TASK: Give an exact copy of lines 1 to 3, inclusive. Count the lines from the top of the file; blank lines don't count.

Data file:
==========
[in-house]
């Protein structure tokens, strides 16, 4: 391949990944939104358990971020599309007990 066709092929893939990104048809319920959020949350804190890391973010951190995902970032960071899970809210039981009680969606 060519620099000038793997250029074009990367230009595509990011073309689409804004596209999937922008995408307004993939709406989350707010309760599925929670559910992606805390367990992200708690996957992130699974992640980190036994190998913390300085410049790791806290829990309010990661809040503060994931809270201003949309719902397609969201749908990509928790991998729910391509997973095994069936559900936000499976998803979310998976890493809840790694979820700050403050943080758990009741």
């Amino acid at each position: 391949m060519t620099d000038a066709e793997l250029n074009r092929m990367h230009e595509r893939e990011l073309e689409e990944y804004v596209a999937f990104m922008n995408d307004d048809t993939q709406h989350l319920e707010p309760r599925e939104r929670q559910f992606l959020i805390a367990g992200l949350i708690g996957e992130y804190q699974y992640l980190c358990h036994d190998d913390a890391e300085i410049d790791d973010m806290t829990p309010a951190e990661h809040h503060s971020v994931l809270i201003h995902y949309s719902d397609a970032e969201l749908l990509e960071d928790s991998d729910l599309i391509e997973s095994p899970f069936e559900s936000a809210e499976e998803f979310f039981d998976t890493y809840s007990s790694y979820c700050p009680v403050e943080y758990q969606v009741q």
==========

[in-house]
């Protein structure tokens, strides 16, 4: 391949990944939104358990971020599309007990 066709092929893939990104048809319920959020949350804190890391973010951190995902970032960071899970809210039981009680969606 060519620099000038793997250029074009990367230009595509990011073309689409804004596209999937922008995408307004993939709406989350707010309760599925929670559910992606805390367990992200708690996957992130699974992640980190036994190998913390300085410049790791806290829990309010990661809040503060994931809270201003949309719902397609969201749908990509928790991998729910391509997973095994069936559900936000499976998803979310998976890493809840790694979820700050403050943080758990009741």
């Amino acid at each position: 391949m060519t620099d000038a066709e793997l250029n074009r092929m990367h230009e595509r893939e990011l073309e689409e990944y804004v596209a999937f990104m922008n995408d307004d048809t993939q709406h989350l319920e707010p309760r599925e939104r929670q559910f992606l959020i805390a367990g992200l949350i708690g996957e992130y804190q699974y992640l980190c358990h036994d190998d913390a890391e300085i410049d790791d973010m806290t829990p309010a951190e990661h809040h503060s971020v994931l809270i201003h995902y949309s719902d397609a970032e969201l749908l990509e960071d928790s991998d729910l599309i391509e997973s095994p899970f069936e559900s936000a809210e499976e998803f979310f039981d998976t890493y809840s007990s790694y979820c700050p009680v403050e943080y758990q969606v009741q």